Trade, seafood, and human health
The FDA inspects less than 2 percent of imports for contaminants including drug residues, microbes, and heavy metals. When the FDA does inspect a seafood product, it only tests for minimal list of drugs. Half of the seafood imported into the U.S. is farmed. Aquaculture operators try to control disease and parasites in their farms by using antibiotics, fungicides, and other pesticides. Producers in some countries use nitrofurans, chloramphenicol, and other toxic antibiotics that are banned in the U.S. and other countries because of potentially harmful human side effects. As the import of farm raised fish increases the potential for human health effects in U.S. consumers grows along with it. This presentation will highlight these concerns at the intersection of trade, seafood, and human health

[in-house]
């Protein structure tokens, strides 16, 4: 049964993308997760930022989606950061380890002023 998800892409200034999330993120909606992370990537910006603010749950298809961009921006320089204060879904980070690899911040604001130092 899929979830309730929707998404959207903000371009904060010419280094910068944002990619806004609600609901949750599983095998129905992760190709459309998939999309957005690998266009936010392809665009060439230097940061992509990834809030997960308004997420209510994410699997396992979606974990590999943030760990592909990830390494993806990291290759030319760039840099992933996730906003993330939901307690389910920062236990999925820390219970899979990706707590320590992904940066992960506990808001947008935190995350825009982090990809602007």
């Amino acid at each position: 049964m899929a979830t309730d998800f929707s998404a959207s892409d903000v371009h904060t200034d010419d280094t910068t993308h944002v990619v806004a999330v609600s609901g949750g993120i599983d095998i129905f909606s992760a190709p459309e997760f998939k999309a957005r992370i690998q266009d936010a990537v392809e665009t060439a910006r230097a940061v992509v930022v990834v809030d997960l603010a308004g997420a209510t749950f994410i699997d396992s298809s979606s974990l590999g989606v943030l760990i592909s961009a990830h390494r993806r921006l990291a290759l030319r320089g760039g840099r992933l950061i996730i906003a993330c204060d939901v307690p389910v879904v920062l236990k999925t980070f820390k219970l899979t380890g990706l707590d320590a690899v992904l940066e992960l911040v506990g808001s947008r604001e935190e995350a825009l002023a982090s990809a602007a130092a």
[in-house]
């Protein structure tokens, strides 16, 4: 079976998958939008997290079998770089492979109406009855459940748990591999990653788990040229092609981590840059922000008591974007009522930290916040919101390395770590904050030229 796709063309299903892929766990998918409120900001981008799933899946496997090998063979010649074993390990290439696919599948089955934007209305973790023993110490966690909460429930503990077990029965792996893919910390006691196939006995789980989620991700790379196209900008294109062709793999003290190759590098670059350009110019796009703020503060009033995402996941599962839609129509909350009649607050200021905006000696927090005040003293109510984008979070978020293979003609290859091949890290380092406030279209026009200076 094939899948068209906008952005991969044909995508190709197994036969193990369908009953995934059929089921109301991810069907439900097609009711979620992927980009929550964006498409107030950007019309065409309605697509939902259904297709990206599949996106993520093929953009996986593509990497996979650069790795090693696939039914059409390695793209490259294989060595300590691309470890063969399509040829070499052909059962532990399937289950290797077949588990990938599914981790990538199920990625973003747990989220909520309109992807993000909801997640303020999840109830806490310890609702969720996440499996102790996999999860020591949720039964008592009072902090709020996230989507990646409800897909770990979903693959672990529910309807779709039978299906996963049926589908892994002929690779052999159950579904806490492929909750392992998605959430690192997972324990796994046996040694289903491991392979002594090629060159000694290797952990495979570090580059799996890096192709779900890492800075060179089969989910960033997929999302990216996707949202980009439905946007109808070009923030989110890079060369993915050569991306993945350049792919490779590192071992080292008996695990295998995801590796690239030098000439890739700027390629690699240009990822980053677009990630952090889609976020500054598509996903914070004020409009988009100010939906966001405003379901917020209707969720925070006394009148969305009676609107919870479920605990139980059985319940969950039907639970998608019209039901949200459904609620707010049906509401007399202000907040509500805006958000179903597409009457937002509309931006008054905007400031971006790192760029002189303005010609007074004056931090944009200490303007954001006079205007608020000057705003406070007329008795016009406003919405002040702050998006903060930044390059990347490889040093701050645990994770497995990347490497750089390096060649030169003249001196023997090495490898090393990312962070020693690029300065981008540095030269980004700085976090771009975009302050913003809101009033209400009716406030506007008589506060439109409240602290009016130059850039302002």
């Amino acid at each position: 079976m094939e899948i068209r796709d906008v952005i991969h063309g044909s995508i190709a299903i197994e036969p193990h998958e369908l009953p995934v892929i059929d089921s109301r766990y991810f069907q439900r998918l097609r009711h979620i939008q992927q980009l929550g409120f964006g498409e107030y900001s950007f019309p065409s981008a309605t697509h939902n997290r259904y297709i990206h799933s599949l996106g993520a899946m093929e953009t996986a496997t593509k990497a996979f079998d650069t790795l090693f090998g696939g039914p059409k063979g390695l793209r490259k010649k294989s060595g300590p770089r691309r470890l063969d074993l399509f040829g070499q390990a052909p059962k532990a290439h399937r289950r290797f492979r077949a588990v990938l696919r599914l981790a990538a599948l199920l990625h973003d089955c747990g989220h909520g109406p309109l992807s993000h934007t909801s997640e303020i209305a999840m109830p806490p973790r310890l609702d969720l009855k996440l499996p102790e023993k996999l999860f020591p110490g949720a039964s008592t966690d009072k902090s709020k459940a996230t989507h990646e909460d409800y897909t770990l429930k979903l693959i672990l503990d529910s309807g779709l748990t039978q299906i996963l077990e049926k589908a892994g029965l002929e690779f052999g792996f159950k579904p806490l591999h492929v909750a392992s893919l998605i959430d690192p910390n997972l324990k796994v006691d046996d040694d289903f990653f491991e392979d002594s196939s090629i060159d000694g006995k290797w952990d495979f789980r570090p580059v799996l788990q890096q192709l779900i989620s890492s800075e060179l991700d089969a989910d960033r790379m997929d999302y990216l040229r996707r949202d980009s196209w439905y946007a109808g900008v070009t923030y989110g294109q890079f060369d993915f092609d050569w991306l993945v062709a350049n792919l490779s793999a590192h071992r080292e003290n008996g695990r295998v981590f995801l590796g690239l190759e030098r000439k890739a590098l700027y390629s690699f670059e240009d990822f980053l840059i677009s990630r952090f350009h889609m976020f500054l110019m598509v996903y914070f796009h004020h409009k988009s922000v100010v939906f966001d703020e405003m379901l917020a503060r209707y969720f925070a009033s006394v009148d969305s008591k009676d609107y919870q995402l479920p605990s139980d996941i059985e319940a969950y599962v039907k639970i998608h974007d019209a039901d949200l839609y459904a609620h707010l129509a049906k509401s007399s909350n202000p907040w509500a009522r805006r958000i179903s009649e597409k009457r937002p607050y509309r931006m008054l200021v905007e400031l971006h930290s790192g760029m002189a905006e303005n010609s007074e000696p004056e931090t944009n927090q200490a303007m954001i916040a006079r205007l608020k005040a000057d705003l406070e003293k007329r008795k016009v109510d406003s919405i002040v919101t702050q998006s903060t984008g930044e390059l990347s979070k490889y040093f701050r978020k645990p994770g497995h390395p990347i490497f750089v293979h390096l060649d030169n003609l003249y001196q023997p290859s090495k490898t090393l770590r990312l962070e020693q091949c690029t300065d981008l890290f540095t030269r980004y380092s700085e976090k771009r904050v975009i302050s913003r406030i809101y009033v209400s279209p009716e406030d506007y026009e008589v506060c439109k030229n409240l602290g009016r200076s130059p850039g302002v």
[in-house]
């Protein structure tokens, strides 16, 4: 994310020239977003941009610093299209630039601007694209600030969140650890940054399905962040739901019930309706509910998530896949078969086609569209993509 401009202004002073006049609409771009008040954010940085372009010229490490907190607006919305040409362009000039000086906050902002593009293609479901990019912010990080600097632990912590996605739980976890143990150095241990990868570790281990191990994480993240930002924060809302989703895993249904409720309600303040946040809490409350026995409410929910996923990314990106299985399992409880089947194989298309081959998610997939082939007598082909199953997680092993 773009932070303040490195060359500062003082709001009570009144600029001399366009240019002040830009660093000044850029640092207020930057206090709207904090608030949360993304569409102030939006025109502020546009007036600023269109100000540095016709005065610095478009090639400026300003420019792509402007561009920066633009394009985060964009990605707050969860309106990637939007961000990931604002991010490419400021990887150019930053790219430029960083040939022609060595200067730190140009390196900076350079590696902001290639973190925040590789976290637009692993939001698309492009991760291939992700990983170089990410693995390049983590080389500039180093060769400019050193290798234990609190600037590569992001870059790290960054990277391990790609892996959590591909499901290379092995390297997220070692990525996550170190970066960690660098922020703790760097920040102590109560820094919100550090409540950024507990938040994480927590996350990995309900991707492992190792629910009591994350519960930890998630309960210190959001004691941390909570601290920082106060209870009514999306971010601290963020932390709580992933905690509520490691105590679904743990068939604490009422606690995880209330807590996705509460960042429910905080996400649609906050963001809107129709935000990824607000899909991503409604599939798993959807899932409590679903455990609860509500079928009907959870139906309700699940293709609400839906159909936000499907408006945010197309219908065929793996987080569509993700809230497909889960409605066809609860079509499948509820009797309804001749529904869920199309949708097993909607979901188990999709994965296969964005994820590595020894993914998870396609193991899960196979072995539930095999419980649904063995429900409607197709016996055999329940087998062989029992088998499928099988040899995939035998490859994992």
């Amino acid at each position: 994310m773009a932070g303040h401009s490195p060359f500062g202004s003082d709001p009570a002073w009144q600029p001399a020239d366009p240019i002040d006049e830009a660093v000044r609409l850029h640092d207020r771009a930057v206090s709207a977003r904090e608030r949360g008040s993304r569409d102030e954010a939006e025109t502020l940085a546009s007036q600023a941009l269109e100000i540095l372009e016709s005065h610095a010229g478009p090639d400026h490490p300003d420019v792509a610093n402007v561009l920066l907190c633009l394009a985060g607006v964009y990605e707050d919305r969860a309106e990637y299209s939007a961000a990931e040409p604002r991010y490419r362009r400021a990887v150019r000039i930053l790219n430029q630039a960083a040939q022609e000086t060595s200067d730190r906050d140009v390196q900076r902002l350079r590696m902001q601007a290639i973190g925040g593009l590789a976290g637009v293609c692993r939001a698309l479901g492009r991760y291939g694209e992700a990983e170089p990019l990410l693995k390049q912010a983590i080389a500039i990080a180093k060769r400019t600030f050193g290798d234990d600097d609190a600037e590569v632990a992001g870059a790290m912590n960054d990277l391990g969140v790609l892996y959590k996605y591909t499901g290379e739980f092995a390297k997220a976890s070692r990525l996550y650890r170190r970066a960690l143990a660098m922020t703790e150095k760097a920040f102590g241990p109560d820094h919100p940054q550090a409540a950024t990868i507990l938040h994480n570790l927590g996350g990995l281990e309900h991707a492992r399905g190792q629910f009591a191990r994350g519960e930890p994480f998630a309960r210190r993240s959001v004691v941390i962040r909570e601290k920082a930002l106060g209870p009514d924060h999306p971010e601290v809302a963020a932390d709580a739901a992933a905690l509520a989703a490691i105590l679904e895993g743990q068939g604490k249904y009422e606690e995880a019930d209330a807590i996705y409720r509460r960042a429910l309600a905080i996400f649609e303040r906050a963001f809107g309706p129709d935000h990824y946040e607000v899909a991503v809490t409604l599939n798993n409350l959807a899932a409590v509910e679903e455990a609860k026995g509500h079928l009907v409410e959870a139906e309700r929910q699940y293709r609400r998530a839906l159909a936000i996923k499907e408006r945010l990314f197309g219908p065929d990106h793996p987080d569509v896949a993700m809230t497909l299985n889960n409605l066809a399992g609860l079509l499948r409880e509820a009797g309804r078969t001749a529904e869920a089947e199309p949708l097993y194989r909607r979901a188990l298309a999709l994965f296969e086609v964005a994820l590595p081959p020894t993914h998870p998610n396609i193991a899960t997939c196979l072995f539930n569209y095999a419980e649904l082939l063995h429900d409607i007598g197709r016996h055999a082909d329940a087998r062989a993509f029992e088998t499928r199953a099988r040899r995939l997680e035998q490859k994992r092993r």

Learning Areas:Public health or related public policy
Explain how the proposed Trans Pacific Partnership could impact the diet and health of U.S. consumers.
Keyword(s): Food Safety, Public Policy
Qualified on the content I am responsible for because: I have directed Food & Water Watch research and policy analysis on issues including food safety and inspection for imported and domestic food, including seafood, as well as responding to media inquiries about the issue of seafood safety.
Any relevant financial relationships? No
I agree to comply with the American Public Health Association Conflict of Interest and Commercial Support Guidelines, and to disclose to the participants any off-label or experimental uses of a commercial product or service discussed in my presentation.